The belief that free global trade fosters growth and wealth for everyone is as old as capitalism itself. In fact, economists can show how wonderfully this works in their model worlds. The reality of the matter looks very different, however. As a rule, the economically more powerful are the major benefactors of largely deregulated trade. This is also the reason why, above all, major companies and their associations advocate the dismantling of so-called trade barriers.
That these barriers also often serve to protect workers and employees, the welfare state and the environment fails to be mentioned. Specific individual interests are sold as being of general interest. Unregulated free trade, above all, benefits the strong and powerful.
Unregulated free trade, above all, benefits the strong and powerful.
In the past, phases of free trade have alternated with more or less heavy state interventions aimed at controlling foreign trade (protectionism). After the global economic crisis of 1929 had put an end to the liberal phase of world trade, the majority of nations responded by in-troducing a policy of national protectionism.
In the aftermath of World War II, a system of fixed exchange rates was established as part of the Bretton Woods negotiations, with the US dollar becoming the anchor currency. The aim here was to restore Europe as a centre of commerce and a major trading partner for the USA.
A gradual liberalisation of world trade,along with regional economic communities such as the European Economic Community, above all nurtured growth in Europe and the USA. During this process, the former colonies and/or economies of countries in Asia, Latin America and Africa remained dependent on the Western-dominated global economy for a long time. Trade relations were dictated by unilateral regulations that were detrimental to these economies.
Following the end of the Cold War and the opening of the countries of the “Eastern Bloc” and China to the capitalist market economy, the free and unrestricted trading of capital, goods and services worldwide was supposed to be implemented by the World Trade Organization (WTO). However, the countries involved in the negotiations blocked each other for a long time and the WTO threatened to plunge into insignificance.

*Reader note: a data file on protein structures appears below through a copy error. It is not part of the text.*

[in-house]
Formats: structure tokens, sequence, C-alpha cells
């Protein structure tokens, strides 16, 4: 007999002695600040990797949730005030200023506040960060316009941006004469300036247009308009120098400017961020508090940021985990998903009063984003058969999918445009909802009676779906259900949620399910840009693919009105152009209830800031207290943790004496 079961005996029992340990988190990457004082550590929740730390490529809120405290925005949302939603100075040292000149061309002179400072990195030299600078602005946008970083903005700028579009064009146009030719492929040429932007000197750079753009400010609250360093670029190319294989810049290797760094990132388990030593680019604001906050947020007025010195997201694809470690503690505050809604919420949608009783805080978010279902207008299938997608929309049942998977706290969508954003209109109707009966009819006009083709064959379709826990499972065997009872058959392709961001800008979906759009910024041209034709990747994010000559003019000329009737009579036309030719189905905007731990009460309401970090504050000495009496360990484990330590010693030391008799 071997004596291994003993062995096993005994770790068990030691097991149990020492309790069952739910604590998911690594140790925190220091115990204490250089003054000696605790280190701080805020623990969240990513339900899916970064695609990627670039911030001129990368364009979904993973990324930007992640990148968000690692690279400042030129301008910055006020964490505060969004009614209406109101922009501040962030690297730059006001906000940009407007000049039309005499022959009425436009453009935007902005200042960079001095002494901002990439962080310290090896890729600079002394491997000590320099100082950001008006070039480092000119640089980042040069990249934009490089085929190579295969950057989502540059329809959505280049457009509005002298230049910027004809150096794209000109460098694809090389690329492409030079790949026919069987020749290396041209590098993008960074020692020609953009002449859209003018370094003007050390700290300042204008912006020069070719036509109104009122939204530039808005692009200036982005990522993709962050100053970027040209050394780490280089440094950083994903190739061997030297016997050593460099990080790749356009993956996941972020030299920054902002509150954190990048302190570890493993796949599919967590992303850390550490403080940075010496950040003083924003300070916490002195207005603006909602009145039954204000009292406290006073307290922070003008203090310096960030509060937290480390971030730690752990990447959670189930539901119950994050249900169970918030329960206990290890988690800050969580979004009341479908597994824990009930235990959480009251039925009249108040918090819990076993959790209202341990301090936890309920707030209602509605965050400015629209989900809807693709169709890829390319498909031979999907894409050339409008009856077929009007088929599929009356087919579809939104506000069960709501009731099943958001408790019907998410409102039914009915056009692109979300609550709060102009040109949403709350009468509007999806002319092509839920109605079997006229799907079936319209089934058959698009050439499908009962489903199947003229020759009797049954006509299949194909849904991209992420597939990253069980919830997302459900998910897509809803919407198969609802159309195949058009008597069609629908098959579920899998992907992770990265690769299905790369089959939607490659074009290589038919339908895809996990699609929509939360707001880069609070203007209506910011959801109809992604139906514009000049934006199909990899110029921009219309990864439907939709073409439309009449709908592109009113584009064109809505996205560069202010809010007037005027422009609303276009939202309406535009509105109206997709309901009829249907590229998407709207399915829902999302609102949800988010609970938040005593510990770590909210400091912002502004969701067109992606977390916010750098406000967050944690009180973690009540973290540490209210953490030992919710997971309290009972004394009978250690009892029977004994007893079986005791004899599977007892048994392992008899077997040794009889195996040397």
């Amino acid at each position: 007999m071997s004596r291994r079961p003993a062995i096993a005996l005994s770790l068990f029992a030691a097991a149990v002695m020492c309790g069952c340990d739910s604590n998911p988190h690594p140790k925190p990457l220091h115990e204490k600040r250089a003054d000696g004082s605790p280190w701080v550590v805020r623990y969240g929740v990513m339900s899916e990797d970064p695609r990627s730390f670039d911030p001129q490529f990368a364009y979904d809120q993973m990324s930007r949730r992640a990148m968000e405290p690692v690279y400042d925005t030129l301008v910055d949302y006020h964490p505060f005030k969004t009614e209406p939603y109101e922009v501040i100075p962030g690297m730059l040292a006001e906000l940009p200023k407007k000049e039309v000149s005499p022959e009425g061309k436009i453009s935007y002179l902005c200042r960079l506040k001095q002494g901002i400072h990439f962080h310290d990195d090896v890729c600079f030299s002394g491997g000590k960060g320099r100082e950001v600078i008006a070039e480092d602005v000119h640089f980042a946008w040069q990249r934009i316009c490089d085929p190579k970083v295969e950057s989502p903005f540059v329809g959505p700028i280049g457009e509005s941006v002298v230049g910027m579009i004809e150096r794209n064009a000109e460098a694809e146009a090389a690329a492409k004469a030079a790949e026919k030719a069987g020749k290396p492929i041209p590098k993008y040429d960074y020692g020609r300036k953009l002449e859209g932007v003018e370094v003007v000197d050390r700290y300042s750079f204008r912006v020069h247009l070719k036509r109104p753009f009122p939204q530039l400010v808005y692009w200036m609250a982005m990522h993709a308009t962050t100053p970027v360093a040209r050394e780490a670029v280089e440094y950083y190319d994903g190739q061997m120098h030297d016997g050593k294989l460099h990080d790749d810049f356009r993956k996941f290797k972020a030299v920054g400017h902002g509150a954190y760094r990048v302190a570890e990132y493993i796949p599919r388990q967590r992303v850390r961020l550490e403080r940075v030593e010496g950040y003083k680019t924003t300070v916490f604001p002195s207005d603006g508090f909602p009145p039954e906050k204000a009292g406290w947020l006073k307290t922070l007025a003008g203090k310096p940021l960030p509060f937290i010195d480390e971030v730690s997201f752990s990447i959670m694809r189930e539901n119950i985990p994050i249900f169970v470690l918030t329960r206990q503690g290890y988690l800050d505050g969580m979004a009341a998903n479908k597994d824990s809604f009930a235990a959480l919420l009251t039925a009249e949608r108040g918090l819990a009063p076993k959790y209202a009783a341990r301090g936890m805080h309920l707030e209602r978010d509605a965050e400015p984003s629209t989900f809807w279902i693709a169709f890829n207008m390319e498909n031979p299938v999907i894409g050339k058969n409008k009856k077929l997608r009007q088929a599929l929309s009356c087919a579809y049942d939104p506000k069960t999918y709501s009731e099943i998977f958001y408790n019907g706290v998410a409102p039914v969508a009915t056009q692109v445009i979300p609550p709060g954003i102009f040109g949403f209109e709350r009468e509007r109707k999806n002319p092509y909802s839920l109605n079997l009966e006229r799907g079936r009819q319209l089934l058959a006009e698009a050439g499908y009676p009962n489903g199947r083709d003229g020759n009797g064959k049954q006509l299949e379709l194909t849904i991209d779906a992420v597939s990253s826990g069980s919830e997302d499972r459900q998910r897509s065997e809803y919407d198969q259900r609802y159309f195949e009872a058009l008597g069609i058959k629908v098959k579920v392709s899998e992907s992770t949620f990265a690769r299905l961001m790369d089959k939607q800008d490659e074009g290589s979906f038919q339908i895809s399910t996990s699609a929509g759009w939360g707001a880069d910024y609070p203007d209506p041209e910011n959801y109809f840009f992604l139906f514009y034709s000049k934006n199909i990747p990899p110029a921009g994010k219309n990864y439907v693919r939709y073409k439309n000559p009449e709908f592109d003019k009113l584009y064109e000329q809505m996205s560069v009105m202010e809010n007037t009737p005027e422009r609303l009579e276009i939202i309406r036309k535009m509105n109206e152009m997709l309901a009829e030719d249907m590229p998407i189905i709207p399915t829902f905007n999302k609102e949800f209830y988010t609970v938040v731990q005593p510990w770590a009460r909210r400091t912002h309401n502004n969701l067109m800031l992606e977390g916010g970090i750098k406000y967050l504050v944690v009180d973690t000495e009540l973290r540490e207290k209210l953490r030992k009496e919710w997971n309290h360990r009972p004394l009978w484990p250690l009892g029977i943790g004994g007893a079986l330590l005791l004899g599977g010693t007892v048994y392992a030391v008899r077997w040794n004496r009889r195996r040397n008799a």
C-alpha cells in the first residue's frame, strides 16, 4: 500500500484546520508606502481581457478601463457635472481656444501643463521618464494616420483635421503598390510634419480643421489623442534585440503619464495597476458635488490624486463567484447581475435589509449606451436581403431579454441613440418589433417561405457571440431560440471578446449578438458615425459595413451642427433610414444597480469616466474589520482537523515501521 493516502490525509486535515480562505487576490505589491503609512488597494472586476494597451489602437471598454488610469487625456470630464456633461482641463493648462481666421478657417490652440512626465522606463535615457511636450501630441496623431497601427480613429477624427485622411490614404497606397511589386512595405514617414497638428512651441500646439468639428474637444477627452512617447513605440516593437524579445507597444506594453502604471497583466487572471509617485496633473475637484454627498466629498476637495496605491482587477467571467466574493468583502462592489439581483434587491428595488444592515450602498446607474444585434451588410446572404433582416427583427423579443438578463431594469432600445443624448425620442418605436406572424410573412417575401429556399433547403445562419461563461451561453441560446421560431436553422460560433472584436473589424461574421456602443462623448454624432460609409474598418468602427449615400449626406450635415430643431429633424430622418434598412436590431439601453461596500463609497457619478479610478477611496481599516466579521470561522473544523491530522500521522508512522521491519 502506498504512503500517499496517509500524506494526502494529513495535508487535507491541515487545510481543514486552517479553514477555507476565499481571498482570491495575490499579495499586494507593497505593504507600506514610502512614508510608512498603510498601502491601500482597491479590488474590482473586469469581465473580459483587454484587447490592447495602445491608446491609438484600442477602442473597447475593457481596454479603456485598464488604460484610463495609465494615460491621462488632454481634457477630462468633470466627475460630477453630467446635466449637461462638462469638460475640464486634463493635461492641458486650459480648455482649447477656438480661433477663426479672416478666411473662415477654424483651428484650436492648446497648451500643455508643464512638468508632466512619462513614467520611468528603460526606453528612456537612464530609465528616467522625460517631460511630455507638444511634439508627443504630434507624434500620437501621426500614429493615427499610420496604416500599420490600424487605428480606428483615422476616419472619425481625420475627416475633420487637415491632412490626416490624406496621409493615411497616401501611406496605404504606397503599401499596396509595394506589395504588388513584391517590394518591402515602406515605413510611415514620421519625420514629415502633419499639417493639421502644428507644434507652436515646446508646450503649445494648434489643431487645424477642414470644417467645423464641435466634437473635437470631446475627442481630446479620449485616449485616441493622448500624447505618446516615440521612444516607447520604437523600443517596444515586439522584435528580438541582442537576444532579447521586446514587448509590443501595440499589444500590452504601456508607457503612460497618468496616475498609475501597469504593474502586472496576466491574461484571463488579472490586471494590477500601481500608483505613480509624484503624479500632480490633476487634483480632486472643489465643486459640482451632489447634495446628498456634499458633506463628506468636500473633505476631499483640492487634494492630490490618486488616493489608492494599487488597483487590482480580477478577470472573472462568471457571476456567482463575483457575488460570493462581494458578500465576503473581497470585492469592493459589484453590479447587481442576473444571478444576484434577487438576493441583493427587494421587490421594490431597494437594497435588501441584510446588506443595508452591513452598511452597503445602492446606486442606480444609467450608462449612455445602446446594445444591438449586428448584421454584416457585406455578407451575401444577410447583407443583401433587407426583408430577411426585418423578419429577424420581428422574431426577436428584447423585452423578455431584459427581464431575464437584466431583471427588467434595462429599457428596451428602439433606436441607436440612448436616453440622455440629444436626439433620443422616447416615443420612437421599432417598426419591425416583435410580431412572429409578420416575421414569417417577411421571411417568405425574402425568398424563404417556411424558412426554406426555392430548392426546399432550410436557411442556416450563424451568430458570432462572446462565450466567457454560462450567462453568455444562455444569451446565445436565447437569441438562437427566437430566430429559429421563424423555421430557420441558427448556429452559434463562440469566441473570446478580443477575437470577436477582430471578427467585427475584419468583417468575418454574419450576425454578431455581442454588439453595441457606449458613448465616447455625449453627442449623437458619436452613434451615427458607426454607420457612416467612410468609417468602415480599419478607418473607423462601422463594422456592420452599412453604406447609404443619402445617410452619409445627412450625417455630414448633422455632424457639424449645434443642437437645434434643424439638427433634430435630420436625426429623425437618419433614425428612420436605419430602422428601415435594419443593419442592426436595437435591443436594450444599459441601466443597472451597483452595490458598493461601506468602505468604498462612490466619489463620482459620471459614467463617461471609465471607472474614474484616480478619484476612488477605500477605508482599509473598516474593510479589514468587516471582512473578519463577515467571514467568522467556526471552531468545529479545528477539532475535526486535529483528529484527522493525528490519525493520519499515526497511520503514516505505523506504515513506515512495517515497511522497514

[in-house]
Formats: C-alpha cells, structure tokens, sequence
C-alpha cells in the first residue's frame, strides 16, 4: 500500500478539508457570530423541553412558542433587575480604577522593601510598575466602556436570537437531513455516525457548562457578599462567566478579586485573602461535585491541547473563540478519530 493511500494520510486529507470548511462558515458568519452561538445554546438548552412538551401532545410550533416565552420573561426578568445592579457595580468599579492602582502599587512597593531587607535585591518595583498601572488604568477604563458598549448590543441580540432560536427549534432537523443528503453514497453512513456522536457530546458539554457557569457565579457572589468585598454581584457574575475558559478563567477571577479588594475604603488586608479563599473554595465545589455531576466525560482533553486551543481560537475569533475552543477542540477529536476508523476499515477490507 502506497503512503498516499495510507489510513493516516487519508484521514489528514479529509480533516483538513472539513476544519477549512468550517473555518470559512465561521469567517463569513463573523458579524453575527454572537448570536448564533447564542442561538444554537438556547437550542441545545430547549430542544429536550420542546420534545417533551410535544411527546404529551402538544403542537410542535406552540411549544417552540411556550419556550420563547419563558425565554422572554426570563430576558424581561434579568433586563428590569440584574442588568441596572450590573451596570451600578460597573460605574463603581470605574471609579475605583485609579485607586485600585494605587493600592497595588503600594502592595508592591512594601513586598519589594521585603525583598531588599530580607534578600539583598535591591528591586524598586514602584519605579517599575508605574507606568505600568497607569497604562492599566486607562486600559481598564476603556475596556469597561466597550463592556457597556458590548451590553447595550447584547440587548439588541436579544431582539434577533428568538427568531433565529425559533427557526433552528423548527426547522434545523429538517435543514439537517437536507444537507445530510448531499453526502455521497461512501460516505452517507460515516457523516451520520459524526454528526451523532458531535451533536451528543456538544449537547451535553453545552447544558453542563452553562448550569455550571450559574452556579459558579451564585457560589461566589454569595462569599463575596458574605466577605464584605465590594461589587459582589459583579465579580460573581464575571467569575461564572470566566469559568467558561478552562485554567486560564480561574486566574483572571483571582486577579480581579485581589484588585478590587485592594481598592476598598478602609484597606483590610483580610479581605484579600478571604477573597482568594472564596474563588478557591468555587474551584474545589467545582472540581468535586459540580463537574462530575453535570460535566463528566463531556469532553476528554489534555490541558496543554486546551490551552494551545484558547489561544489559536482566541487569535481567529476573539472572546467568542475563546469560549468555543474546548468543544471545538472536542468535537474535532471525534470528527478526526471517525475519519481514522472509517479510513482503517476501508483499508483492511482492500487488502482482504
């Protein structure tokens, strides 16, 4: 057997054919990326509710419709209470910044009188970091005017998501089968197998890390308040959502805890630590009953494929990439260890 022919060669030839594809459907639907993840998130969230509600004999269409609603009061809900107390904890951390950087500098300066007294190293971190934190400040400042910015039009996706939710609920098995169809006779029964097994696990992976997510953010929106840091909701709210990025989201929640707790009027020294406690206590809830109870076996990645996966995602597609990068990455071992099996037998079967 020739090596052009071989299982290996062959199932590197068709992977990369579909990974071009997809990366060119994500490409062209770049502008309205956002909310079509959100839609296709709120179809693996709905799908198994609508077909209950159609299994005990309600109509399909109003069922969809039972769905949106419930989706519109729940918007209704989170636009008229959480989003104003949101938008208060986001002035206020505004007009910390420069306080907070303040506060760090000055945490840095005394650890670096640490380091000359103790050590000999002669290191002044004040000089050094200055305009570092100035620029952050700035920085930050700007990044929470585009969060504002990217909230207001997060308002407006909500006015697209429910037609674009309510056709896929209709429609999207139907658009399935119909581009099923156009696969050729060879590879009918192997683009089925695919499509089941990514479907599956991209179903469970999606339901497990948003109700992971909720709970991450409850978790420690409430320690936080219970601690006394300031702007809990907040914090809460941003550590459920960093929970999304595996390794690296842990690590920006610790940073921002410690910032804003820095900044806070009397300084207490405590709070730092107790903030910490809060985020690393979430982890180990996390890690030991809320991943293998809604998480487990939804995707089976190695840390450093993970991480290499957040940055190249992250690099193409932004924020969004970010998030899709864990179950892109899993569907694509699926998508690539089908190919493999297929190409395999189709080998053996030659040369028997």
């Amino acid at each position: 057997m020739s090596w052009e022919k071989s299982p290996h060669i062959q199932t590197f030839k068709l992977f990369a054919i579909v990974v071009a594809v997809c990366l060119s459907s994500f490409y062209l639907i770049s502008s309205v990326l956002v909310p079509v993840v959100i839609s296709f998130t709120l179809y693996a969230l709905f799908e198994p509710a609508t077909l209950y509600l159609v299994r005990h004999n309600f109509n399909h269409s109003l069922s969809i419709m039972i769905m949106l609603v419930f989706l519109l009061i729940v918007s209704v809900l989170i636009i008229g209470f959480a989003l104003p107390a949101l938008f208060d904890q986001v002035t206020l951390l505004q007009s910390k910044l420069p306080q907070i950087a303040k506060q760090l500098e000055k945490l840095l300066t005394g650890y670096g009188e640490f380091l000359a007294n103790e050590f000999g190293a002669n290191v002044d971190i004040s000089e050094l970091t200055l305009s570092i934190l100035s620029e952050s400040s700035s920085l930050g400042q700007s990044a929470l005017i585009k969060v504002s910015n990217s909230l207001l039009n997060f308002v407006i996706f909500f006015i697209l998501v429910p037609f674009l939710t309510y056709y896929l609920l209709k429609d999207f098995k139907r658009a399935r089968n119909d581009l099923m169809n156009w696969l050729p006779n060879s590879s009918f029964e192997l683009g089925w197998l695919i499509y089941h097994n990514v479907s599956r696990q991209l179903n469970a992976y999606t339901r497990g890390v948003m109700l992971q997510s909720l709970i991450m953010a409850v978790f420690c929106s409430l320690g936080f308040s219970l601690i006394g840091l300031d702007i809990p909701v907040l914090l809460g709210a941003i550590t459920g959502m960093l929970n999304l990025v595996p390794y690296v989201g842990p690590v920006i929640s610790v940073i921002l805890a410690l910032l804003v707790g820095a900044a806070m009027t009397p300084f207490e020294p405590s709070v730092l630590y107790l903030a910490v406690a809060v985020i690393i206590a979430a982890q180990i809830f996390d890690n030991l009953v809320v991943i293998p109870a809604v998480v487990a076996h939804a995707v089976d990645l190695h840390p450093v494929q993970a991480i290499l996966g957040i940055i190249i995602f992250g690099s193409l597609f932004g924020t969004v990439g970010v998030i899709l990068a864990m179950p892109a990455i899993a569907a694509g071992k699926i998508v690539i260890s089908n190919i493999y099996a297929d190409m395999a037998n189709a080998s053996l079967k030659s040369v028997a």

A first breakthrough was achieved at the end of 2013, however, when, during the Doha Round, a series of talks which have been ongoing since 2001, an agreement was reached and adopted by almost 160 countries in Bali to liberalise trade in goods and services. The so-called Bali Package contains trade facilitation, the lowering of agricultural subsidies as well as aid for developing countries.
The International Chamber of Commerce (ICC) lauds the agreement as being “historical”, whilst Attac Deutschland, for example, perceives it as “a disaster for a just world trade order”. This judgement is linked to the fact that the WTO has, for a long time, sought to eliminate agricultural subsidies identified as “trade distortive”.
Numerous developing countries plough subsidies into staple foods as a means of securing food for their populace. A proposed abolishment within a period of four years was rejected by the G 33. Failure once again loomed over the agreement. Ultimately, a consensus was reached to continue to allow subsidies, but only for as long as it took to lastingly adapt the Agreement on Agriculture. The issue is therefore still on the WTO’s agenda.
The WTO is unilaterally geared towards free trade. There is a risk of
people’s rights getting a raw deal.
In contrast, major industrial nations have no issue with continuing to use extensive subsidies to safeguard their own exports, even though these are especially problematical in terms of development and trade policy.
The EU and USA also blocked an attempt in Bali to at least lower the maximum thresholds. For this reason, in particular the economically powerful nations and economic areas (USA, EU, Japan) benefit from this agreement, whilst the interests of the emerging countries of Latin America, Africa and Asia are barely afforded any attention and their policies are repeatedly called into question as being “trade distortive”.
Social rights, as established in the standards of the International Labour Organization (ILO), have yet to be anchored in the WTO Agreement and, like environmental standards, also rank below trading interests. These rights include a ban on child labour and forced labour but also the right to free trade union activity.
The persistent blocking of WTO negotiations has, in the past, led to countries like the USA, but also the EU, concluding free trade agreements with individual nations and economic regions – e.g. the North American Free Trade Agreement (Nafta) between the USA, Canada and Mexico.
Economically advanced nations above all are pushing for a liberalisation of trade in goods and services but also the opening of the respective public procurement systems to suppliers from other countries. In the process, binding agreements on social and ecological standards are scarcely agreed on or, if at all, only to an insufficient degree.
This article is an extract from the report ‘Wages, social affairs and the environment under attack. What lurks behind the Transatlantic Trade and Investment Partnership (TTIP)?’